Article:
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Researcher and Therapist: The Conversations of the Qualitative Interview
Unformatted Document Text:  7 Conversation objective reality, authentic research was considered to be a linear process that was conducted by value-free observers searching for rational conclusions (Mertens, 1998). Recent scientific discourses have expanded to include the rituals of qualitative methodologies within their repertoire. These discourses recognize the multiplicity of reality and celebrate the subjective nature of the information gathered through the research process. Hoskins (2000) drew upon Efran’s and Fauber’s (1995) declaration that language is the site for the negotiation of meaning, and on Mahoney’s (1991) assertion that the self is a meaning- making process to elucidate the connective thread of discourse and personal identity. She suggested that identities are constructed from the available discourses of the dominant culture that are often enacted within the narrative process of research. Foucault (1971) recognized that the topic of sexuality had been historically prohibited from this process and that such studies must be mindful of the impact of the external “discursive ensembles” that influence and mediate the discourse of sexuality (p. 26). Literature of discourses of identity. It has been suggested that individuals hold many identities throughout the lifespan and that these identities may be viewed in the physical, sexual, social, vocational, moral, and psychological characteristics that make up the total self. Although traditional psychology recognized identity as a stable and inherent characteristic that was permanently embedded within the individual (e.g., Potter & Wetherell, 1987), more recent theoretical perspectives have suggested a more fluid, changing, image of self. The constructivist view of identity posits that identity is not a fixed or concrete entity, but rather a cluster of self-organizing or meaning-making processes that are held within the individual (Carlsen, 1988, 1996; Mahoney, 1991; Peavy, 1997). Social constructionism describes identities as changing constructs, created by social interactions and conveyed through shared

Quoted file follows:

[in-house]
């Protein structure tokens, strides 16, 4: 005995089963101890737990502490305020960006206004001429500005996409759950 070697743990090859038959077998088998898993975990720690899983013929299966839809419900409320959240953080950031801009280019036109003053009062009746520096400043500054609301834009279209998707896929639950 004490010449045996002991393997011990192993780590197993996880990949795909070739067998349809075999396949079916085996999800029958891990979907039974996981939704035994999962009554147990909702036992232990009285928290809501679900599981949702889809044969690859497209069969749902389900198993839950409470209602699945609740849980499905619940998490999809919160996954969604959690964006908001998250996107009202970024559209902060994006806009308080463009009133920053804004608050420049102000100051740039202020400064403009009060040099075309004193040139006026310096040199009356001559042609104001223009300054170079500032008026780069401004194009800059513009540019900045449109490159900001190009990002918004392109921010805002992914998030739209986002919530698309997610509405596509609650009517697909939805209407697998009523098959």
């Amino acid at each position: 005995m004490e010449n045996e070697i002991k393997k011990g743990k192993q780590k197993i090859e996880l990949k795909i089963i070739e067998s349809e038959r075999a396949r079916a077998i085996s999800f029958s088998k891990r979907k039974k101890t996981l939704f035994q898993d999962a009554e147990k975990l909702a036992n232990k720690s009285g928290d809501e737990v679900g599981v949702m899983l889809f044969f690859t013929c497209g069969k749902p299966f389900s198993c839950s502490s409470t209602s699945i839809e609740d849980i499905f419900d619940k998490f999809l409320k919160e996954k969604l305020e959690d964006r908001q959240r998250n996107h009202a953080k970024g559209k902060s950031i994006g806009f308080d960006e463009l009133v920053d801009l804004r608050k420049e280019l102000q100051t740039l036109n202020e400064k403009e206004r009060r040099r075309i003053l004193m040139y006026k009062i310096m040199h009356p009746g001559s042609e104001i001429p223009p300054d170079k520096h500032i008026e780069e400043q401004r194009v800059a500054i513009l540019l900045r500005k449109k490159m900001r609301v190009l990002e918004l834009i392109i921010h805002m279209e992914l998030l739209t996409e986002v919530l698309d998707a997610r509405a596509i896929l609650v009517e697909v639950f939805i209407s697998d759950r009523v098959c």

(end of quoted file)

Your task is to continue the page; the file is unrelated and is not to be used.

Authors: Kelly, Nancy.
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7
Conversation
objective reality, authentic research was considered to be a linear process that was conducted by
value-free observers searching for rational conclusions (Mertens, 1998). Recent scientific
discourses have expanded to include the rituals of qualitative methodologies within their
repertoire. These discourses recognize the multiplicity of reality and celebrate the subjective
nature of the information gathered through the research process.
Hoskins (2000) drew upon Efran’s and Fauber’s (1995) declaration that language is the
site for the negotiation of meaning, and on Mahoney’s (1991) assertion that the self is a meaning-
making process to elucidate the connective thread of discourse and personal identity. She
suggested that identities are constructed from the available discourses of the dominant culture
that are often enacted within the narrative process of research. Foucault (1971) recognized that
the topic of sexuality had been historically prohibited from this process and that such studies
must be mindful of the impact of the external “discursive ensembles” that influence and mediate
the discourse of sexuality (p. 26).
Literature of discourses of identity. It has been suggested that individuals hold many
identities throughout the lifespan and that these identities may be viewed in the physical, sexual,
social, vocational, moral, and psychological characteristics that make up the total self. Although
traditional psychology recognized identity as a stable and inherent characteristic that was
permanently embedded within the individual (e.g., Potter & Wetherell, 1987), more recent
theoretical perspectives have suggested a more fluid, changing, image of self.
The constructivist view of identity posits that identity is not a fixed or concrete entity, but
rather a cluster of self-organizing or meaning-making processes that are held within the
individual (Carlsen, 1988, 1996; Mahoney, 1991; Peavy, 1997). Social constructionism describes
identities as changing constructs, created by social interactions and conveyed through shared


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